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Windows 8 Consumer Preview Software Tour – Login & Lock Screens

The Windows 8 Consumer Preview review on BYTE was an interesting journey for me. There's a lot to like, and there's a lot of stuff that will likely make you scratch your head.  It was clear, however as I was going through the review process that there was more than could be comfortably put in one of our reviews.  I still wanted to share it with everyone, though. Windows 8, while very stable and quite likely able to handle its own in a production desktop setting, isn't feature complete, and there are issues still left to resolve. Not every app ran for me on my Asus Eee PC T101MT netbook. Once released, however, I would assume and expect any piece of mainstream hardware and software to either work, indicate the required steps to get it to work, or state that it will not work. Example: my Asus Eee PC T101MT netbook's camera wouldn't work under Windows 8. The driver activated the camera, but the Windows 8 Camera app consistently crashed and wouldn't run. There's no reason why the 0.3MP camera in the T101MT shouldn't work. This is clearly a beta OS driver or camera app issue. The following software tour is of Windows 8's Lock, Login and Start Menu screens. You'll notice that they're completely redesigned and totally new to Windows 8. They also make a large contribution to Windows 8's new MetroUI.  Let's take a quick look at some of the new stuff you'll find in Windows 8 in this brief Software Tour.

Lock & Login Screens

The Windows 8 Lock Screen has been completely redesigned. The icons on the bottom of the screen, in the Metro Apps Notification Area, will change as system events trigger notifications, in real time.

The standard Login Screen has been redesigned too. During initial login, you enter your Windows 8 user account password. Each time you restart or login to Windows 8, you will log into your Windows Live Account, as Windows 8 will use it to sync your key account attributes (settings, favorites, etc.) so that any Windows 8 computer you log into will have your consistent look and feel.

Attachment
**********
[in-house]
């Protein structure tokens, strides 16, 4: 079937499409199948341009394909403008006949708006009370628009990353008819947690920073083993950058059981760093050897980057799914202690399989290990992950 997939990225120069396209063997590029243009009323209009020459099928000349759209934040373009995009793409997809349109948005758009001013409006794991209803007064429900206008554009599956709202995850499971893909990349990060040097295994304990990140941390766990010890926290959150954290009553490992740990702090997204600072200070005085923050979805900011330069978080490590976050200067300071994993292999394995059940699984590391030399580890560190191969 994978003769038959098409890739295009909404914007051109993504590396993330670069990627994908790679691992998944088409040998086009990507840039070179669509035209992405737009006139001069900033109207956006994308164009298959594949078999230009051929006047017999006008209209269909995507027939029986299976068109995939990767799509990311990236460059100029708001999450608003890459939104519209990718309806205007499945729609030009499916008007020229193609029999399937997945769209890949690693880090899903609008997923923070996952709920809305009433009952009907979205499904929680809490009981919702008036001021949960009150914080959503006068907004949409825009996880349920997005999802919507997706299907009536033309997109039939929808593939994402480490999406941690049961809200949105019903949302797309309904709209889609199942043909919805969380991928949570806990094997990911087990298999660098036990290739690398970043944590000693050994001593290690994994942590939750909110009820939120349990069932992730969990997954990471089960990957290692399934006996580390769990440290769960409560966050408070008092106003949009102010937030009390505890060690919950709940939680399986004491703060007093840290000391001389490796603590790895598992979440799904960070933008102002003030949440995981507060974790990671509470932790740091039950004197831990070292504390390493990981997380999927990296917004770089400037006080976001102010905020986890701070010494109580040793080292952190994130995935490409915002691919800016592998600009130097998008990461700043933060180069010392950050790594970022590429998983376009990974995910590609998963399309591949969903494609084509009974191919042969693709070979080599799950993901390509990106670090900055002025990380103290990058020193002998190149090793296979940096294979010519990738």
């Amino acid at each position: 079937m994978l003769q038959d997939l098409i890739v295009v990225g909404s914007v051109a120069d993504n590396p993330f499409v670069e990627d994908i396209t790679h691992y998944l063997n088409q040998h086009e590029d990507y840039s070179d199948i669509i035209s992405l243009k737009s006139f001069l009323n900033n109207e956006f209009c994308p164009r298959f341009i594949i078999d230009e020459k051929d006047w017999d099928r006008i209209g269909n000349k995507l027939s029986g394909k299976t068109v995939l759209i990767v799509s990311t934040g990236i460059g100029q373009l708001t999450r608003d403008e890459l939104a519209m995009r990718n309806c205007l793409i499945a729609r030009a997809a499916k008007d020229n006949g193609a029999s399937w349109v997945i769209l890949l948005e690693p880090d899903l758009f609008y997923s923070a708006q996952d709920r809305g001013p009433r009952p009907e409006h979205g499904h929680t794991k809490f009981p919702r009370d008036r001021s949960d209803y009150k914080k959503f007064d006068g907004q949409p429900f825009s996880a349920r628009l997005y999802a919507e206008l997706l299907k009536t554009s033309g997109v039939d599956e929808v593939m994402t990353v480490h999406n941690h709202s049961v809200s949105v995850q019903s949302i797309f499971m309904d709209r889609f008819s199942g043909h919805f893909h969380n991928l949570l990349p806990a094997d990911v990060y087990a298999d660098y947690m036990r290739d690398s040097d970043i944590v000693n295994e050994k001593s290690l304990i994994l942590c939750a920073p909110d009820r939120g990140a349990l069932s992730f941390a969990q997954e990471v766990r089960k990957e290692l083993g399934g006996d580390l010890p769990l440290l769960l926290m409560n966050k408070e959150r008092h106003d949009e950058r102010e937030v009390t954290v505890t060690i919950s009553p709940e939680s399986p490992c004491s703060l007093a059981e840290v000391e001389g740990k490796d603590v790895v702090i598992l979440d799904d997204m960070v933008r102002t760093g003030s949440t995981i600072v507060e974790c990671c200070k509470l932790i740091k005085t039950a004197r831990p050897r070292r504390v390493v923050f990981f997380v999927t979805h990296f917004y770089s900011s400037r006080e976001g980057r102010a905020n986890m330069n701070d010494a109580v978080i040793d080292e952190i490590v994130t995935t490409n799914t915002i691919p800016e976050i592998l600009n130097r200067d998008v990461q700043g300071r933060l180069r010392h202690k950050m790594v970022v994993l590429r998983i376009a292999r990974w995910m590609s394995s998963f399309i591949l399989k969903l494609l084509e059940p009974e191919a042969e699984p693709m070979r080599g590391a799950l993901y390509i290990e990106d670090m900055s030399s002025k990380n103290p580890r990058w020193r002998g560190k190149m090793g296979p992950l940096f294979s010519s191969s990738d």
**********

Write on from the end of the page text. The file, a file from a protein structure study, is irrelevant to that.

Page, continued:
Start Menu

Those familiar with Windows Phone will recognize the new Start Menu and Windows Live Tiles. Each tile is a shortcut to the associated program and is updated with notification information as new/updated data is received by the connected program. Notice the weather information on the Weather Live Tile.

Getting Metro Apps to run can be a bit of a challenge on legacy equipment, especially if you’re using a netbook, or a display that isn’t setup for at least 1024×768 resolution. Metro App screens are static and not resizable below 1024×768, so if your screen is smaller than that and you can’t force the resolution change, as I did, you may be out of luck. (The Start Menu above is displaying 1024×768. The one immediately below is 1024×600.)

If you’re looking for the rest of your installed programs, and you don’t see them in a Live Tile, don’t worry. The Start Menu can still get you there. Simply bring up the Start Menu and start typing the name of the program you wish to run. Windows 8 will search your entire computer, matching all the executables to the character’s you’ve typed. The count of the different matches will be displayed on the categories under the search field.

Start Menu and other related settings can be found by dropping your mouse cursor to the lower right corner while the Start Menu is displayed. From here, you can get access to Start Menu specific settings, help, screen and volume settings as well as the power button. The Metro App styled Control Panel is also accessible by clicking the More PC Settings link.

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